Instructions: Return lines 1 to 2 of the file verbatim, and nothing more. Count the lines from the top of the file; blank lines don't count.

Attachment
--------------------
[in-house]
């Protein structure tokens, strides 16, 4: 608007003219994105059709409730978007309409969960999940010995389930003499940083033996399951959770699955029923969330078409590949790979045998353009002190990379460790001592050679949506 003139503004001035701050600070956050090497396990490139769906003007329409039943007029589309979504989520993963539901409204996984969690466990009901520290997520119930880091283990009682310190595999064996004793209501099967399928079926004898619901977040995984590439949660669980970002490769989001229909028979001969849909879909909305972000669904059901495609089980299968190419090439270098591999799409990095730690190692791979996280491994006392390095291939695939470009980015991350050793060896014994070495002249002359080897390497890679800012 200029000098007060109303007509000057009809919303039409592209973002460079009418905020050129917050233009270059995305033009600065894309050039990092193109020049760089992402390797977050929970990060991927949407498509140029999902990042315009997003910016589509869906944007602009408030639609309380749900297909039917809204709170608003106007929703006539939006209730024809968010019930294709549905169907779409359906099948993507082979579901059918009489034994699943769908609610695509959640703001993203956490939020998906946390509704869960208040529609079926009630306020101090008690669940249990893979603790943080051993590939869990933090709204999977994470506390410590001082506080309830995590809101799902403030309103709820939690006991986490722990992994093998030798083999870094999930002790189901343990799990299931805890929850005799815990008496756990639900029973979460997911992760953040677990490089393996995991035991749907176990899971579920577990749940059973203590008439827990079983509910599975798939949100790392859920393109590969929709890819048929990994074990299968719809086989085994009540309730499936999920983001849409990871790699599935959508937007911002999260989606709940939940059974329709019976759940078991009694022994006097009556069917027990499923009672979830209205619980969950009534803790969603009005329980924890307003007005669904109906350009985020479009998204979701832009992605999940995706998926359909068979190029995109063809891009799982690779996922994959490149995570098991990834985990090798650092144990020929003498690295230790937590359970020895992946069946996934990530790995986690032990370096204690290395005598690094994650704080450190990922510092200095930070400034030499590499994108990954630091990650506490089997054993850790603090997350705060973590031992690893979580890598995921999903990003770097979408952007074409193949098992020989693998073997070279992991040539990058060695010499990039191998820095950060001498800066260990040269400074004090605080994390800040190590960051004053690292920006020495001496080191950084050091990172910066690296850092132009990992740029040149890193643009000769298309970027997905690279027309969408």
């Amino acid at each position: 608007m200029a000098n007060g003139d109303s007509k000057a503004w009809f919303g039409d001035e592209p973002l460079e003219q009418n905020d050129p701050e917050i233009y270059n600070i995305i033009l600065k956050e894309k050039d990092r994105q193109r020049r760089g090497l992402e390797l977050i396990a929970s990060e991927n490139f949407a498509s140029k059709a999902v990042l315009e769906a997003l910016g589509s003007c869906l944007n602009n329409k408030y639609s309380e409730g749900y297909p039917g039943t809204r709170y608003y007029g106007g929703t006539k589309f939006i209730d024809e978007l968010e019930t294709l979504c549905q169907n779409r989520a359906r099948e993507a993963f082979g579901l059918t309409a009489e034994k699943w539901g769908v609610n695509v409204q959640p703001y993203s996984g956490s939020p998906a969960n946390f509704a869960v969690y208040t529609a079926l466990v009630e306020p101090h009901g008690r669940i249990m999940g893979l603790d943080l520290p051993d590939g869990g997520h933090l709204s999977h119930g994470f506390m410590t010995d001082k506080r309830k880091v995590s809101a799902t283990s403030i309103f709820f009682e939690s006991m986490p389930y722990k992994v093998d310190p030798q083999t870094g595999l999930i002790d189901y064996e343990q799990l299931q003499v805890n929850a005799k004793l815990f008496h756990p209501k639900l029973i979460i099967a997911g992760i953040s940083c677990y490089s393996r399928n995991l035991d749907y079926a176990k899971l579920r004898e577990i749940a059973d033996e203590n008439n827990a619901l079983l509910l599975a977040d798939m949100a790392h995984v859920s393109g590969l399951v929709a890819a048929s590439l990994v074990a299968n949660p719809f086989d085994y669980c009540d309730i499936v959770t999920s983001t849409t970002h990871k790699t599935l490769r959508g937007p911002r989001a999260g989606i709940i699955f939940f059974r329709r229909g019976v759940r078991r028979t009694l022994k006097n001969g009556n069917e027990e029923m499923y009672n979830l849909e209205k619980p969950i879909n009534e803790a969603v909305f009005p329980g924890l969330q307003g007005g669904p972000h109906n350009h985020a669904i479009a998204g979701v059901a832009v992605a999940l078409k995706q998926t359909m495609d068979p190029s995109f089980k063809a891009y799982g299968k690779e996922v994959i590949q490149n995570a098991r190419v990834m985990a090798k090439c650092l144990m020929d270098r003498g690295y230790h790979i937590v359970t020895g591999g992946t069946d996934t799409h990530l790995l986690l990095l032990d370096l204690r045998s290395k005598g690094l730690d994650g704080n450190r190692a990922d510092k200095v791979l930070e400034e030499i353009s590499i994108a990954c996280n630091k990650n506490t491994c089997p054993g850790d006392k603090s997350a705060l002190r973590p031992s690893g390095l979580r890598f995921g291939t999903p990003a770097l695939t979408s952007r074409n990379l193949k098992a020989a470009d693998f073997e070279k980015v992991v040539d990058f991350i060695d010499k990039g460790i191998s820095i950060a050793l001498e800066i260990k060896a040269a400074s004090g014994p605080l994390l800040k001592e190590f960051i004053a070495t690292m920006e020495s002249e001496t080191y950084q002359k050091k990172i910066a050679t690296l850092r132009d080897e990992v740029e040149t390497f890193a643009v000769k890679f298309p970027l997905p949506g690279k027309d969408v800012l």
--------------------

[in-house]
């Protein structure tokens, strides 16, 4: 608007003219994105059709409730978007309409969960999940010995389930003499940083033996399951959770699955029923969330078409590949790979045998353009002190990379460790001592050679949506 003139503004001035701050600070956050090497396990490139769906003007329409039943007029589309979504989520993963539901409204996984969690466990009901520290997520119930880091283990009682310190595999064996004793209501099967399928079926004898619901977040995984590439949660669980970002490769989001229909028979001969849909879909909305972000669904059901495609089980299968190419090439270098591999799409990095730690190692791979996280491994006392390095291939695939470009980015991350050793060896014994070495002249002359080897390497890679800012 200029000098007060109303007509000057009809919303039409592209973002460079009418905020050129917050233009270059995305033009600065894309050039990092193109020049760089992402390797977050929970990060991927949407498509140029999902990042315009997003910016589509869906944007602009408030639609309380749900297909039917809204709170608003106007929703006539939006209730024809968010019930294709549905169907779409359906099948993507082979579901059918009489034994699943769908609610695509959640703001993203956490939020998906946390509704869960208040529609079926009630306020101090008690669940249990893979603790943080051993590939869990933090709204999977994470506390410590001082506080309830995590809101799902403030309103709820939690006991986490722990992994093998030798083999870094999930002790189901343990799990299931805890929850005799815990008496756990639900029973979460997911992760953040677990490089393996995991035991749907176990899971579920577990749940059973203590008439827990079983509910599975798939949100790392859920393109590969929709890819048929990994074990299968719809086989085994009540309730499936999920983001849409990871790699599935959508937007911002999260989606709940939940059974329709019976759940078991009694022994006097009556069917027990499923009672979830209205619980969950009534803790969603009005329980924890307003007005669904109906350009985020479009998204979701832009992605999940995706998926359909068979190029995109063809891009799982690779996922994959490149995570098991990834985990090798650092144990020929003498690295230790937590359970020895992946069946996934990530790995986690032990370096204690290395005598690094994650704080450190990922510092200095930070400034030499590499994108990954630091990650506490089997054993850790603090997350705060973590031992690893979580890598995921999903990003770097979408952007074409193949098992020989693998073997070279992991040539990058060695010499990039191998820095950060001498800066260990040269400074004090605080994390800040190590960051004053690292920006020495001496080191950084050091990172910066690296850092132009990992740029040149890193643009000769298309970027997905690279027309969408």